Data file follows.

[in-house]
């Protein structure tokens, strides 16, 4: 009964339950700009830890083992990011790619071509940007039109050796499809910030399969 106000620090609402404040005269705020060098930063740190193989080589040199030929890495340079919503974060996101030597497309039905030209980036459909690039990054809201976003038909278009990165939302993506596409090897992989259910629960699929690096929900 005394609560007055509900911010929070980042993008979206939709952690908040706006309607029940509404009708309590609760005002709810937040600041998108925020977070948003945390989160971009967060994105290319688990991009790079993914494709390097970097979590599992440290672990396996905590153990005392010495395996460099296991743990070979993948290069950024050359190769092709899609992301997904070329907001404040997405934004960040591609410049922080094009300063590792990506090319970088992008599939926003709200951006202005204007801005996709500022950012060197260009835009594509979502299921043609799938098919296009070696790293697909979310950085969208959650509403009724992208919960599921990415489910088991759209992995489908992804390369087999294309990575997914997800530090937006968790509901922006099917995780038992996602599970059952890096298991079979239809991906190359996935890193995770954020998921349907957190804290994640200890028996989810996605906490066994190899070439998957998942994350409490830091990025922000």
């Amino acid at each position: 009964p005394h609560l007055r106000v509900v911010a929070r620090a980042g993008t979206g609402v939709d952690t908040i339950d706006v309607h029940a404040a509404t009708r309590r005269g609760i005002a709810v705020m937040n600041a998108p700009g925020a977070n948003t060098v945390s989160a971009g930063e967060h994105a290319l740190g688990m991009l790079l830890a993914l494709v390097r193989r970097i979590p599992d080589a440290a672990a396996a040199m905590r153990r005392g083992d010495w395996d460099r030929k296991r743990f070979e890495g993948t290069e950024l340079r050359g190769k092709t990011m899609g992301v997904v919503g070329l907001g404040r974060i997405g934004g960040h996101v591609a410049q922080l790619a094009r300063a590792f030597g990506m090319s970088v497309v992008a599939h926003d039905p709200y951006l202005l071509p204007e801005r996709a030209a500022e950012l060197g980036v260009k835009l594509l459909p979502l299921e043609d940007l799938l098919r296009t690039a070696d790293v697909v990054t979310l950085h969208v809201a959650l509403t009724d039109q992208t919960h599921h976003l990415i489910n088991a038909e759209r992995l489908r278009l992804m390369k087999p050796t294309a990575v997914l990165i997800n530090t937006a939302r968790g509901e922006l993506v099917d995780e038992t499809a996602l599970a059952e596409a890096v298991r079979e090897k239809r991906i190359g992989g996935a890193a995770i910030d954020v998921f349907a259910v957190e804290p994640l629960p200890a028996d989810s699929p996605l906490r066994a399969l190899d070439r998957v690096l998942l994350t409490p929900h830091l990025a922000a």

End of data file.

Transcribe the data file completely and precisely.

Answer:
[in-house]
């Protein structure tokens, strides 16, 4: 009964339950700009830890083992990011790619071509940007039109050796499809910030399969 106000620090609402404040005269705020060098930063740190193989080589040199030929890495340079919503974060996101030597497309039905030209980036459909690039990054809201976003038909278009990165939302993506596409090897992989259910629960699929690096929900 005394609560007055509900911010929070980042993008979206939709952690908040706006309607029940509404009708309590609760005002709810937040600041998108925020977070948003945390989160971009967060994105290319688990991009790079993914494709390097970097979590599992440290672990396996905590153990005392010495395996460099296991743990070979993948290069950024050359190769092709899609992301997904070329907001404040997405934004960040591609410049922080094009300063590792990506090319970088992008599939926003709200951006202005204007801005996709500022950012060197260009835009594509979502299921043609799938098919296009070696790293697909979310950085969208959650509403009724992208919960599921990415489910088991759209992995489908992804390369087999294309990575997914997800530090937006968790509901922006099917995780038992996602599970059952890096298991079979239809991906190359996935890193995770954020998921349907957190804290994640200890028996989810996605906490066994190899070439998957998942994350409490830091990025922000």
């Amino acid at each position: 009964p005394h609560l007055r106000v509900v911010a929070r620090a980042g993008t979206g609402v939709d952690t908040i339950d706006v309607h029940a404040a509404t009708r309590r005269g609760i005002a709810v705020m937040n600041a998108p700009g925020a977070n948003t060098v945390s989160a971009g930063e967060h994105a290319l740190g688990m991009l790079l830890a993914l494709v390097r193989r970097i979590p599992d080589a440290a672990a396996a040199m905590r153990r005392g083992d010495w395996d460099r030929k296991r743990f070979e890495g993948t290069e950024l340079r050359g190769k092709t990011m899609g992301v997904v919503g070329l907001g404040r974060i997405g934004g960040h996101v591609a410049q922080l790619a094009r300063a590792f030597g990506m090319s970088v497309v992008a599939h926003d039905p709200y951006l202005l071509p204007e801005r996709a030209a500022e950012l060197g980036v260009k835009l594509l459909p979502l299921e043609d940007l799938l098919r296009t690039a070696d790293v697909v990054t979310l950085h969208v809201a959650l509403t009724d039109q992208t919960h599921h976003l990415i489910n088991a038909e759209r992995l489908r278009l992804m390369k087999p050796t294309a990575v997914l990165i997800n530090t937006a939302r968790g509901e922006l993506v099917d995780e038992t499809a996602l599970a059952e596409a890096v298991r079979e090897k239809r991906i190359g992989g996935a890193a995770i910030d954020v998921f349907a259910v957190e804290p994640l629960p200890a028996d989810s699929p996605l906490r066994a399969l190899d070439r998957v690096l998942l994350t409490p929900h830091l990025a922000a």